If people's behaviors reflect their personalities, and if their personalities remain relatively unchanged across situations, then it should be possible to predict what a person is like in one situation from knowing what she or he is like in another. But research shows this is often very difficult to do, despite the concerted effort by many social and personality psychologists. Does personality exist? Is it not stable? Research in my lab to date suggests that hidden in the seemingly random variation of individuals_ behavior across situations is a pattern that is stable and distinctive for each individual. The behavior itself varies, but there is stability in how each individual_s behavior varies from one situation to another. These stable and distinctive patterns, which we call the behavioral signatures of individuals, suggest the existence of a higher order consistency and that an intuitive belief in personality may in fact be based on consistency of such a kind. To account for such higher-order consistency (i.e., consistency in the pattern of variatons), we have been conceptualizing personality as a distinctive and stable network of automatic associations of thoughts and feelings. The thoughts and feelings that are activated at any given moment may change. But the associative network that guides and constrains their activation itself may be stable and distinctive for each individual. Computer simulations have confirmed this prediction. Our research now focuses on developing empirical methodologies for the assessment of automatic (i.e., not consciously controlled) associations among specific cognitions and affects, as well as a method for analyzing situations in terms of a set of psychological features that activate these cognitions and affects.
- August 11, 2023 Yuichi Shoda received two-year, $287,320 grant from the NSF's Social, Behavioral and Economic Sciences Directorate
- April 15, 2020 Yuichi Shoda and the Marshmallow Test are cited in this Medium.com article about COVID-19.
- November 7, 2019 Yuichi Shoda cited in this Elemental article. Analysis and new studies involving the Marshmallow Test reveal complexity.
- February 14, 2019 Yuichi Shoda and colleague Vivian Zayas explore the complication underlying love in this article in The Conversation.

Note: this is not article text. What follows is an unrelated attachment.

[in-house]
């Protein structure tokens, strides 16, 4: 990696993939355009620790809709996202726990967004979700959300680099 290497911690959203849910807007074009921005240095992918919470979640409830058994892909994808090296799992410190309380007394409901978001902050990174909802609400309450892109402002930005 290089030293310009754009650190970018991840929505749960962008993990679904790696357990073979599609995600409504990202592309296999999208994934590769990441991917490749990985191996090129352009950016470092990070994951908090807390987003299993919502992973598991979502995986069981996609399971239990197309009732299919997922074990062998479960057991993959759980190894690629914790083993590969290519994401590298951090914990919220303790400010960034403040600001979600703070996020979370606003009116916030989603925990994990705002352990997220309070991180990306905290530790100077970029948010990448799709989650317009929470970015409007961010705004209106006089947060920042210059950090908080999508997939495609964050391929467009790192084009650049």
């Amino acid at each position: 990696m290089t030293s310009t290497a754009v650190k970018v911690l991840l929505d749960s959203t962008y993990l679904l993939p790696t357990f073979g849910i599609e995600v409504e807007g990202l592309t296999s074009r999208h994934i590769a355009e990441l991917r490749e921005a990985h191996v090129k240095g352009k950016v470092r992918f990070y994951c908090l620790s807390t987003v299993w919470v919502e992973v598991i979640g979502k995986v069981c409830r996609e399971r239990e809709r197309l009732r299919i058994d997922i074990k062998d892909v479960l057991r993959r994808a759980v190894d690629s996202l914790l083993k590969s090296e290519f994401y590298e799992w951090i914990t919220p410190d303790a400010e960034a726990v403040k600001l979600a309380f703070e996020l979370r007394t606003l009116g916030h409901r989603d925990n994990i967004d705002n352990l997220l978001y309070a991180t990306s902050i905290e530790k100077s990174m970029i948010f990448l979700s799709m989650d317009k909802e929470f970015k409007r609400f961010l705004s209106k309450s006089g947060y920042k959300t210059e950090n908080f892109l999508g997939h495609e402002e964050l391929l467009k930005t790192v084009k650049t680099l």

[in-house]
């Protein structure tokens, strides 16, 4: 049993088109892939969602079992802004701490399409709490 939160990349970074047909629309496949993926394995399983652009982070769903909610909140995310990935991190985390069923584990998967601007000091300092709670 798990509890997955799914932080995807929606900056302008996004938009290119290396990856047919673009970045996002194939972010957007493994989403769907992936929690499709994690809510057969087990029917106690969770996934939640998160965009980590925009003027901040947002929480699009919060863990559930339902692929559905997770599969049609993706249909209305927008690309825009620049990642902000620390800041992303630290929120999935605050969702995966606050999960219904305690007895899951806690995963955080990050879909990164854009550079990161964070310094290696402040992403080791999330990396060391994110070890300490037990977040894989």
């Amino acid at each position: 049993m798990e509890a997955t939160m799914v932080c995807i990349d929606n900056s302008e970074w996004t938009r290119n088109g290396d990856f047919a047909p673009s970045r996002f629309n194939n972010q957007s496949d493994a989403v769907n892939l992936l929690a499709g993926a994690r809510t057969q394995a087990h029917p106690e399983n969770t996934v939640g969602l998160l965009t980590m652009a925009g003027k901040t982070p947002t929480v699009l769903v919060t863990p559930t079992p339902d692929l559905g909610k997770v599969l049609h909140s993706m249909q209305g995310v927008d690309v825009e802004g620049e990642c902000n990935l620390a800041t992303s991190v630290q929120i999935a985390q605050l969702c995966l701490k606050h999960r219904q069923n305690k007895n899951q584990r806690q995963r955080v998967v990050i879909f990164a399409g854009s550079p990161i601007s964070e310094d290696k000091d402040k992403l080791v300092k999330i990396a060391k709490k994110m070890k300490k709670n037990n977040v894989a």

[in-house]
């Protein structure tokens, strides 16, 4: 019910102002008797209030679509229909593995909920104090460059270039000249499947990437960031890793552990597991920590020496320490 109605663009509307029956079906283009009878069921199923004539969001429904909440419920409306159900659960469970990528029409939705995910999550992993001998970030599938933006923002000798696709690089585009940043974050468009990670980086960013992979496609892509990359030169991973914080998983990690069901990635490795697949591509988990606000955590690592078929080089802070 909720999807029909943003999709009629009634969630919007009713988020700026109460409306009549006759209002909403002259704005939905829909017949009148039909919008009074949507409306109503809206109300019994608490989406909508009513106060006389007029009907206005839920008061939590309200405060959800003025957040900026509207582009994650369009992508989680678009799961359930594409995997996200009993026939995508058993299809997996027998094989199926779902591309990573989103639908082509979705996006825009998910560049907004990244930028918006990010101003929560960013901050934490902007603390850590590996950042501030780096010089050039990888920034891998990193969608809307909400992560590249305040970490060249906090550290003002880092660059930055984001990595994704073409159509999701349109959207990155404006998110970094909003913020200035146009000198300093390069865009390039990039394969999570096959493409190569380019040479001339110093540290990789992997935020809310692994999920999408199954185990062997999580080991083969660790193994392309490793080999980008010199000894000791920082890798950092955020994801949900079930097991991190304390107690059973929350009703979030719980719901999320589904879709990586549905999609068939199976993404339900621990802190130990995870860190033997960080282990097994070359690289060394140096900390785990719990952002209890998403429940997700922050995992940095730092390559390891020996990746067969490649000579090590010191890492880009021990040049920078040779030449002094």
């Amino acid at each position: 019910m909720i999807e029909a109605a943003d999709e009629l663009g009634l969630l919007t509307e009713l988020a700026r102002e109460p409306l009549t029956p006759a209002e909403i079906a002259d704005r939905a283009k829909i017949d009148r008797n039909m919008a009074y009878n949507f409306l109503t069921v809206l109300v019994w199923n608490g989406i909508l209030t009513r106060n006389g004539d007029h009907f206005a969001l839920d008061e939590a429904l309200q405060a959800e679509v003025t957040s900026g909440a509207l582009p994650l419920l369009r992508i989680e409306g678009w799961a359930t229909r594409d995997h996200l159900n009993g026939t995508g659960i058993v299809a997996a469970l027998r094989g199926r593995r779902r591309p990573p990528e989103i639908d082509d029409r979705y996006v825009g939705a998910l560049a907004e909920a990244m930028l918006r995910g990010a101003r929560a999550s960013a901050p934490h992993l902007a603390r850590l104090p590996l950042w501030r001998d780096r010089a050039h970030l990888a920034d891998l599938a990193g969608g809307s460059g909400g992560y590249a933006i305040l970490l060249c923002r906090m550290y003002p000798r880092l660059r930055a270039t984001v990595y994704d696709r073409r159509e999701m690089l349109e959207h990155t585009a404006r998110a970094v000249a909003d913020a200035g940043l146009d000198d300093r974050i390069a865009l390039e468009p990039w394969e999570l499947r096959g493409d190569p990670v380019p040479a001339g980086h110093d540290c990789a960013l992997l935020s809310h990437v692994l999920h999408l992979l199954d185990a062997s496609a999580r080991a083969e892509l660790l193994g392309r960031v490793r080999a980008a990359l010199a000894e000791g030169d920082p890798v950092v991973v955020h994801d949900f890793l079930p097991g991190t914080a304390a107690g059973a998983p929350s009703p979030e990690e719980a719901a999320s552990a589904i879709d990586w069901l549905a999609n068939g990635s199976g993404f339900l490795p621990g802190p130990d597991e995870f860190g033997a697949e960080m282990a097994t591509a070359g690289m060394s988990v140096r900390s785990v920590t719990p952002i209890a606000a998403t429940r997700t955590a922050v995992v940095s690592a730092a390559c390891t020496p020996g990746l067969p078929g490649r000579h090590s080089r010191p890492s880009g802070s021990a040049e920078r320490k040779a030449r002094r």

- December 10, 2018 UW News discusses the lack of diversity in research subjects and cites a paper by Laura Brady, Yuichi Shoda and Stephanie Fryberg, in this article
- December 6, 2018 Yuichi Shoda is quoted in this Right as Rain article on self-control
- July 3, 2018 Yuichi Shoda is cited in this EurekAlert! article about children’s capacity for delayed gratification.
- September 27, 2016 Alicia Shen’s summer data science for social good project, which analyzed ORCA card data for the City of Seattle just got covered by both the Seattle Times and GeekWire!
- January 11, 2016 Yuichi Shoda was one of the 2015 Golden Goose Awardees for his work on the famous Marshmallow Test.
- October 15, 2014 Yuichi Shoda’s work is mentioned in this story -
- September 6, 2011 Jennifer Wang was lead author on "When the Seemingly Innocuous' Stings': Racial Microaggressions and Their Emotional Consequences," that was published in Personality and Social Psychology Bulletin XX(X) 1-13.
- Shoda, Y. (in press). Studying people to understand situations; studying situations to understand people. In C. Sansone, C. Morf, & A. Panter (Eds.), Handbook of Methods in Social Psychology. Sage.
- Shoda, Y., LeeTiernan, S., & Mischel, W. (in press). Personality as a dynamical system: Emergence of stability and constancy from intra- and inter-personal interactions. Personality and Social Psychology Review.
- Zayas, V., Shoda, Y., & Ayduk, O. N. (in press). Personality in context: An interpersonal systems perspective. Journal of Personality.